RgpA and RgpB have specific cutting abilities, primarily targeting arginine amino acids in proteins. These enzymes are crucial for breaking down host proteins such as extracellular matrix components, cell adhesion molecules, and cytokines, leading to tissue damage in periodontal disease. While some proteins are fully degraded, providing nutrients for Pg, others are only partially broken down, evading the body’s defense mechanisms and hindering Pg clearance. Additionally, RgpA and RgpB can degrade host immunoglobulins, complement proteins, and cytokines, weakening the host immune response and supporting bacterial survival in the periodontal pocket. Moreover, they contribute to the activation of pro-inflammatory signaling pathways in host cells, fueling the chronic inflammatory response characteristic of periodontal disease. Arginine-specific cysteine proteinases can activate the anticoagulant protein C, inhibiting blood coagulation, which could contribute to the bleeding tendency of periodontal sites.6

Lysine-specific gingipain (Kgp)

Kgp is another major protease produced by Pg that specifically cleaves peptide bonds following lysine residues. Like RgpA and RgpB, Kgp is involved in degrading host proteins and evading host immune responses. Kgp has been shown to play a role in tissue destruction and immune modulation in periodontal disease, albeit with some differences in substrate specificity and regulatory mechanisms compared to RgpA and RgpB.

Interconnection of inflammatory processes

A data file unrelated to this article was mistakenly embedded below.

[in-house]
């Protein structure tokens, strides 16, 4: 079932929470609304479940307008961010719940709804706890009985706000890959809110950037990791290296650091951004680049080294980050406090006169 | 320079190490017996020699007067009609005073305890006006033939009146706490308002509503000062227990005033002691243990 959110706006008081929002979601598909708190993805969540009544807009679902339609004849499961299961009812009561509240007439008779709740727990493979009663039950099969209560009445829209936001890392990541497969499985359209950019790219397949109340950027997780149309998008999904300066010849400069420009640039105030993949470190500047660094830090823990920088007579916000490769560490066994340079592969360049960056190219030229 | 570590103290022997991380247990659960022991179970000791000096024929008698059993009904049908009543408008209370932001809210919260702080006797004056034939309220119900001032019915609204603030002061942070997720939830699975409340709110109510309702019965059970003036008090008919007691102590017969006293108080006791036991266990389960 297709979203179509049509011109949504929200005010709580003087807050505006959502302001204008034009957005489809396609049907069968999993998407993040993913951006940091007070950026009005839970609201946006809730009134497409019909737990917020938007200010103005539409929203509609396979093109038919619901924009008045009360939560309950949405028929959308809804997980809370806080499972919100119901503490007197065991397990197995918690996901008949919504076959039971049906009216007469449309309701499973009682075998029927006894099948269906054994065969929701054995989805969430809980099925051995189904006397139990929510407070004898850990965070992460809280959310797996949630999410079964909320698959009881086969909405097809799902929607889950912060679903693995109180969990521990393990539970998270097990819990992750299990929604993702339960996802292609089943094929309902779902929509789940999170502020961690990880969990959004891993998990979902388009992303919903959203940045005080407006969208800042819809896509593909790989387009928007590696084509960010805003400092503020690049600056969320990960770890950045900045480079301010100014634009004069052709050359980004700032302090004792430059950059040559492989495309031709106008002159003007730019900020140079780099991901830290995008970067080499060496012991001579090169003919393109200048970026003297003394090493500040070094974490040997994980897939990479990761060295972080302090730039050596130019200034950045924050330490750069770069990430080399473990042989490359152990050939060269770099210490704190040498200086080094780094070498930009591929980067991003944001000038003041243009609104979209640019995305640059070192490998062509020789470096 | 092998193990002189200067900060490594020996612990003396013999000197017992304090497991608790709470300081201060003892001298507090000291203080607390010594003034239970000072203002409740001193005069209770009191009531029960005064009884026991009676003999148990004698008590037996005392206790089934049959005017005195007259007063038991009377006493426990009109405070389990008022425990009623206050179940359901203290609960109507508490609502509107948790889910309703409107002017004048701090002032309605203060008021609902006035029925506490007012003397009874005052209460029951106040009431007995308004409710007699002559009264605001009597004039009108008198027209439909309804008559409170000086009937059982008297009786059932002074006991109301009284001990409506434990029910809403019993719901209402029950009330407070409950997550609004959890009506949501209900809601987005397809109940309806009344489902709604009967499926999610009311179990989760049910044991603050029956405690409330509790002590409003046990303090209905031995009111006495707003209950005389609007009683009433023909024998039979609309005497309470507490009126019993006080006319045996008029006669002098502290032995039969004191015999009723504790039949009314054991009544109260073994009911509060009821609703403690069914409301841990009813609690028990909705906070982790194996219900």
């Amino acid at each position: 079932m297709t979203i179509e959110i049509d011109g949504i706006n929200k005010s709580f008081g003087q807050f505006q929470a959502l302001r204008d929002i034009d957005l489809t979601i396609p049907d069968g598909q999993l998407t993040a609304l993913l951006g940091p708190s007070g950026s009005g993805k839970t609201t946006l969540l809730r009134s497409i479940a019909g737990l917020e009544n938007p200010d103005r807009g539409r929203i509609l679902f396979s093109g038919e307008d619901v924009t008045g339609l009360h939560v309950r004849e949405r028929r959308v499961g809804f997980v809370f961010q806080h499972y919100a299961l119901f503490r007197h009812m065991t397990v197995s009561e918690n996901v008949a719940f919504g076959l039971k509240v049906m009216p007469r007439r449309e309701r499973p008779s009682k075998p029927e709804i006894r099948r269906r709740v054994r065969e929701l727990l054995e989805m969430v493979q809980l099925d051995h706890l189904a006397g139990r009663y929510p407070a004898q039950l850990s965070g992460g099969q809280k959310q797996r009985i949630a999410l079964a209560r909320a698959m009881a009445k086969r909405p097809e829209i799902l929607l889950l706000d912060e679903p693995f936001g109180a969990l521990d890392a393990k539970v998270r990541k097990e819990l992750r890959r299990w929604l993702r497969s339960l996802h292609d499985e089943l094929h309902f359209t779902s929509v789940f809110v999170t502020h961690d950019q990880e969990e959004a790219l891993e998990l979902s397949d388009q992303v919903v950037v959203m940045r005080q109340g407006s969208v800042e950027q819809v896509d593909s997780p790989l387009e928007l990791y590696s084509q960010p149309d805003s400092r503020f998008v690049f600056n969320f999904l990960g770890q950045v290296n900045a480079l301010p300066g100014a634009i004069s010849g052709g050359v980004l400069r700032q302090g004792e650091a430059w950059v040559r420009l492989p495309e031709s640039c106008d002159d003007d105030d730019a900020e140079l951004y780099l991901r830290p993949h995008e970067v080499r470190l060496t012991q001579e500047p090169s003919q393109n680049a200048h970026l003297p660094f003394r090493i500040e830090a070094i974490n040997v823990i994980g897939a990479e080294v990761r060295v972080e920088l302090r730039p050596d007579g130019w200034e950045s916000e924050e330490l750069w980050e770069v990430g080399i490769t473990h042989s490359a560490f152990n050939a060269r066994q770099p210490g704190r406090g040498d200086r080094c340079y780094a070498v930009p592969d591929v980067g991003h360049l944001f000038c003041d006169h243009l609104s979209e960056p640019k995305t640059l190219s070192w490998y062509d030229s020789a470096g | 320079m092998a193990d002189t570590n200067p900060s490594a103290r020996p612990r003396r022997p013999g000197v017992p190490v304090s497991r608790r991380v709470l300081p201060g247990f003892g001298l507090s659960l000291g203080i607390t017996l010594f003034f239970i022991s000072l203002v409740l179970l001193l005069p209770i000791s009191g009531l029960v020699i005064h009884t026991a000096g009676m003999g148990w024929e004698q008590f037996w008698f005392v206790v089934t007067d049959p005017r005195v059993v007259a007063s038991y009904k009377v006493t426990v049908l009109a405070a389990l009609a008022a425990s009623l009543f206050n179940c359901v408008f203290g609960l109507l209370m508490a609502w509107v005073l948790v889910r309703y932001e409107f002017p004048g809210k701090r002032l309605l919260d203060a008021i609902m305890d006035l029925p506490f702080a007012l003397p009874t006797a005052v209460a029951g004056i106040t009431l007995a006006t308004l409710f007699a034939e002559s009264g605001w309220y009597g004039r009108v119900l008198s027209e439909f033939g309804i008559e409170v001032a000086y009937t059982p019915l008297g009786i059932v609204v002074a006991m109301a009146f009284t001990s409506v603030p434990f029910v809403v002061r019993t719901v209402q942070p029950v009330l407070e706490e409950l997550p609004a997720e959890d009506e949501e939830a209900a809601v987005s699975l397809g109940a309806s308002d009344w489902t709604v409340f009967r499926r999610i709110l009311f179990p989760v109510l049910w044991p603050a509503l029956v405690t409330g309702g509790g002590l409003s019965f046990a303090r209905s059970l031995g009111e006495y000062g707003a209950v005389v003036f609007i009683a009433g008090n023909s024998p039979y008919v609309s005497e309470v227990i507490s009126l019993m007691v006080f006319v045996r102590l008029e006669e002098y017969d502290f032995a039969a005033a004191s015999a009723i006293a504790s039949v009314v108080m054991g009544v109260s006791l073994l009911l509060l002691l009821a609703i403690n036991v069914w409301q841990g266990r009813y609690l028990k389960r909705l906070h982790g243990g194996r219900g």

Cytokines play a crucial role in regulating the immune response and orchestrating inflammation. Gingipains dysregulate the cytokine network in periodontal disease, leading to chronic inflammation, tissue destruction, and disease progression. They directly stimulate and indirectly activate inflammatory cytokines such as tumor necrosis factor-alpha (TNF-α), interleukin-1 beta (IL-1β), interleukin-6 (IL-6), and interleukin-8 (IL-8), exacerbating periodontal tissue damage.

Furthermore, gingipains influence the expression and activation of host matrix metalloproteinases (MMPs). Kgp activates MMP-1 and MMP-9, while RgpA activates MMP-3. MMPs degrade collagen, a critical component of the extracellular matrix, contributing to the formation of periodontal pockets and progression of periodontal disease.7 Fibrinogen, a soluble glycoprotein found in blood plasma, contributes to the inflammatory response in periodontal disease and can exacerbate tissue damage when deposited in periodontal tissues. Gingipains interact with fibrinogen by cleaving it, disrupting blood clot formation and wound healing. This cleavage releases bioactive fragments, such as fibrinopeptides, which modulate immune responses, exacerbating inflammation and tissue damage. Fibrinogen also serves as a substrate for bacterial adhesion and invasion. By cleaving fibrinogen, gingipains facilitate the adherence of Pg to host tissues, promoting bacterial invasion into the bloodstream and systemic complications associated with periodontal disease.